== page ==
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You are correct about Iraq being tribal. Most people don't realize that Iraq was created by the British after WW1. The country was comprised of 3 main tribes that hated each other and did not want to be a country together. The U.S. made a huge mistake after the Gulf War by not letting the tribes divide the country into 3 parts.  Iraq is still a mess today and might yet divide its self. 

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On 6/22/2018 at 5:04 PM, Philip Whitehouse said:

Not really.

During the "Winter War" (1939-1940) the Finns used a variety of weapons and aircraft almost all sourced from non-German sources.

During the "Continuation War""  (1941-1944) it's true that what armour there was and, later, the Me BF-109G were German.

The documentaries that I have seen on the Winter-War especially a miniseries produced in Finland but shown on BBC, clearly show the troops wearing Nazi helmets and firing bolt-action Mausers. 

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Posted (edited)
2 hours ago, Triumphdave said:

The documentaries that I have seen on the Winter-War especially a miniseries produced in Finland but shown on BBC, clearly show the troops wearing Nazi helmets and firing bolt-action Mausers. 

Finns used swastikas as identification, but it does not make their equipment German necessarily. Even Wehrmacht painted crosses over Soviet tanks like T-26 and T-34 and recycled them in Russia. But more importantly, you need to be careful watching network "documentaries". I remember seeing (US) History Channel special on Barbarossa with images of rolling Tiger tanks and narrator talking about how Wehrmacht overwhelmed RKKA with their Panzer divisions in June - July of 1941. Of course, I happen to know for a fact that Tigers were not even in production until 1943, not to mention that Wehrmacht fielded barely 4 thousand tanks against RKKA's 10 thousand and change.

Edited by George Collins

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12 hours ago, George Collins said:

Finns used swastikas as identification, but it does not make their equipment German necessarily. Even Wehrmacht painted crosses over Soviet tanks like T-26 and T-34 and recycled them in Russia. But more importantly, you need to be careful watching network "documentaries". I remember seeing (US) History Channel special on Barbarossa with images of rolling Tiger tanks and narrator talking about how Wehrmacht overwhelmed RKKA with their Panzer divisions in June - July of 1941. Of course, I happen to know for a fact that Tigers were not even in production until 1943, not to mention that Wehrmacht fielded barely 4 thousand tanks against RKKA's 10 thousand and change.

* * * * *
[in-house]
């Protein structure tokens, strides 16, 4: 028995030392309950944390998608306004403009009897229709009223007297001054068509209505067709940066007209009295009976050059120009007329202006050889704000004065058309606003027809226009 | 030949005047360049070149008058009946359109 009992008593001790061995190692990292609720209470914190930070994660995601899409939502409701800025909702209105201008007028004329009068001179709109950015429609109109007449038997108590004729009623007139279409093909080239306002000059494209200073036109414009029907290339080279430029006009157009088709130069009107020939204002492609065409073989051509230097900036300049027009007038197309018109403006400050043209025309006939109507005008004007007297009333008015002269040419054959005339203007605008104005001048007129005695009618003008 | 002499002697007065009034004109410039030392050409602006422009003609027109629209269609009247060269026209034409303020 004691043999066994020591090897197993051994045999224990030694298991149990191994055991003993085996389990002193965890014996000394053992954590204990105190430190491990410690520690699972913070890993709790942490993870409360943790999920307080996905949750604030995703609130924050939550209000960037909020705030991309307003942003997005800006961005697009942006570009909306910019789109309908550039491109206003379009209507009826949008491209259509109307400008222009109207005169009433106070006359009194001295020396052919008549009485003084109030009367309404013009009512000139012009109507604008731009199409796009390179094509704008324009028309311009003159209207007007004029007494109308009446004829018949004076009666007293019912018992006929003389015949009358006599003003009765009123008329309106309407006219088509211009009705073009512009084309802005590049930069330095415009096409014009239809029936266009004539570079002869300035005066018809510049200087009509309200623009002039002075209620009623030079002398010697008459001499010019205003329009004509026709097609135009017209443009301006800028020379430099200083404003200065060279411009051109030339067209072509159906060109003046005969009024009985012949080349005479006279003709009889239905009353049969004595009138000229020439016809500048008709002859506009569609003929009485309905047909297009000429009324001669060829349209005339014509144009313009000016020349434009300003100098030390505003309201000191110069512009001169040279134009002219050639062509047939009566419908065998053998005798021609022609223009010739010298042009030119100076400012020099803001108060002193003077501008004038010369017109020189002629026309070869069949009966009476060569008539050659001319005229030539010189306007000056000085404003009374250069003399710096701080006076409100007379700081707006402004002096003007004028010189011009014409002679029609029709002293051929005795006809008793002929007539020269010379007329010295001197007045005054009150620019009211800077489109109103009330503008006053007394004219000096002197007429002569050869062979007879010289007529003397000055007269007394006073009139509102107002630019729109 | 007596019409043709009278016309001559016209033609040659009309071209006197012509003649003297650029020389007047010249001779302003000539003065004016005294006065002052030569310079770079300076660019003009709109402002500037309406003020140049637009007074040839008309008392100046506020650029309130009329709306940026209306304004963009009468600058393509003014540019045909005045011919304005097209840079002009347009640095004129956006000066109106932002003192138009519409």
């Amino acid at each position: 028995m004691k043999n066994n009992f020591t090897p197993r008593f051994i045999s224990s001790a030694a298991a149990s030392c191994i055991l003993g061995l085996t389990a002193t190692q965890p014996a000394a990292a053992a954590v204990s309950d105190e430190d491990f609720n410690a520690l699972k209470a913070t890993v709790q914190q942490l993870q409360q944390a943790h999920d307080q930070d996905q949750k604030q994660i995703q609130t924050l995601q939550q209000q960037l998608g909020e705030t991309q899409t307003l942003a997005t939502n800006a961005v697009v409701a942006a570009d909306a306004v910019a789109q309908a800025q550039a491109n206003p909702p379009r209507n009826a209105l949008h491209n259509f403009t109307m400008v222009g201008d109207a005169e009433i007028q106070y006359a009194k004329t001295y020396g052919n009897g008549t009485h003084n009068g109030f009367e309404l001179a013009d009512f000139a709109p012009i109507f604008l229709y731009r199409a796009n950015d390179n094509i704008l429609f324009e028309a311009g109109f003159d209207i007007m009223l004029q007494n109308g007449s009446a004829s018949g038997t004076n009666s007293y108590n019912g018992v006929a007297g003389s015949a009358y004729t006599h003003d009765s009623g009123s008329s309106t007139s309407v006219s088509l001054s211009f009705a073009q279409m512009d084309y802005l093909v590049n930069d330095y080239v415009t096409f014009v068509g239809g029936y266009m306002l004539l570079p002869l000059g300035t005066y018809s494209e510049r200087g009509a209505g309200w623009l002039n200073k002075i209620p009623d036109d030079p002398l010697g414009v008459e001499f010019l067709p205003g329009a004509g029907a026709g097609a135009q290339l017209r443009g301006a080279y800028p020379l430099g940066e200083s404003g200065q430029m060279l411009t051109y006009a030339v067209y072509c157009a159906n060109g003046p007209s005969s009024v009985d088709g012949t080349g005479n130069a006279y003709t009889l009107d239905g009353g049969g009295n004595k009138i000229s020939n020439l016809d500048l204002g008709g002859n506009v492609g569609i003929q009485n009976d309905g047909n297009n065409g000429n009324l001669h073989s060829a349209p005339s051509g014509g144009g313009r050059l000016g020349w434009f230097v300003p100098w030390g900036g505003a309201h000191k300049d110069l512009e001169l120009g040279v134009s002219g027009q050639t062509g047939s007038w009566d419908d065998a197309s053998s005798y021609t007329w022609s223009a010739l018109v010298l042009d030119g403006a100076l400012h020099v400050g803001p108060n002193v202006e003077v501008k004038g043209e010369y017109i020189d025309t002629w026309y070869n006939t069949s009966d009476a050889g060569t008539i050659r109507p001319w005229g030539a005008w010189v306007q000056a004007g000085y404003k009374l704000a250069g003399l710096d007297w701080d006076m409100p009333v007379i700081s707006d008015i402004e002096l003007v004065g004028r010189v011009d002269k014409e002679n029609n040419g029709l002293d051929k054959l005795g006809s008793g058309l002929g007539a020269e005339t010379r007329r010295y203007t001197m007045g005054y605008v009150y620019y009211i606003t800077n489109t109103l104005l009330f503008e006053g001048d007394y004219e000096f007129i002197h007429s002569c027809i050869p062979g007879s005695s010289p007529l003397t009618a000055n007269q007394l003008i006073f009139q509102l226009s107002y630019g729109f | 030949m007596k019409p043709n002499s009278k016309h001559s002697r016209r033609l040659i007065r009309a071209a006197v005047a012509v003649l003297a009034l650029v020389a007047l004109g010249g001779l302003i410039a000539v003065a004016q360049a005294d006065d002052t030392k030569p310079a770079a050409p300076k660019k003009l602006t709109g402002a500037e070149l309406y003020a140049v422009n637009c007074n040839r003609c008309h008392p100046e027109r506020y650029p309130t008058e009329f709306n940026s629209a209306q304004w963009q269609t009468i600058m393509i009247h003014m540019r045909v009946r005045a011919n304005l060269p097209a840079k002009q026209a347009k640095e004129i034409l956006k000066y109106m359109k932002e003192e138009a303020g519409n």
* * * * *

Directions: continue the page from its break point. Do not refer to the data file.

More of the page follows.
Quote

The Tiger I About this sound listen (help·info) is a German heavy tank of World War II deployed from 1942 in Africa and Europe, usually in independent heavy tank battalions. Its final designation was Panzerkampfwagen VI Tiger Ausf. E often shortened to Tiger. The Tiger I gave the Wehrmacht its first armoured fighting vehicle that mounted the 8.8 cm KwK 36 gun (not to be confused with the 8.8 cm Flak 36). 1,347 were built between August 1942 and August 1944.[9] After August 1944, production of the Tiger I was phased out in favour of the Tiger II.

While the Tiger I has been called an outstanding design for its time,[10] it was over-engineered,[11] using expensive materials and labour-intensive production methods. The Tiger was prone to certain types of track failures and breakdowns, and was limited in range by its high fuel consumption. It was expensive to maintain, but generally mechanically reliable.[12] It was difficult to transport, and vulnerable to immobilisation when mud, ice and snow froze between its overlapping and interleaved Schachtellaufwerk-pattern road wheels, often jamming them solid. This was a problem on the Eastern Front in the muddy rasputitsa season and during extreme periods of cold.[citation needed]

The tank was given its nickname "Tiger" by Ferdinand Porsche, and the Roman numeral was added after the later Tiger II entered production. The initial designation was Panzerkampfwagen VI Ausführung H (‘‘Panzer VI version H’’, abbreviated PzKpfw VI Ausf. H) where 'H' denoted Henschel as the designer/manufacturer. It was classified with ordnance inventory designation SdKfz 182. The tank was later re-designated as PzKpfw VI Ausf. E in March 1943, with ordnance inventory designation SdKfz 181.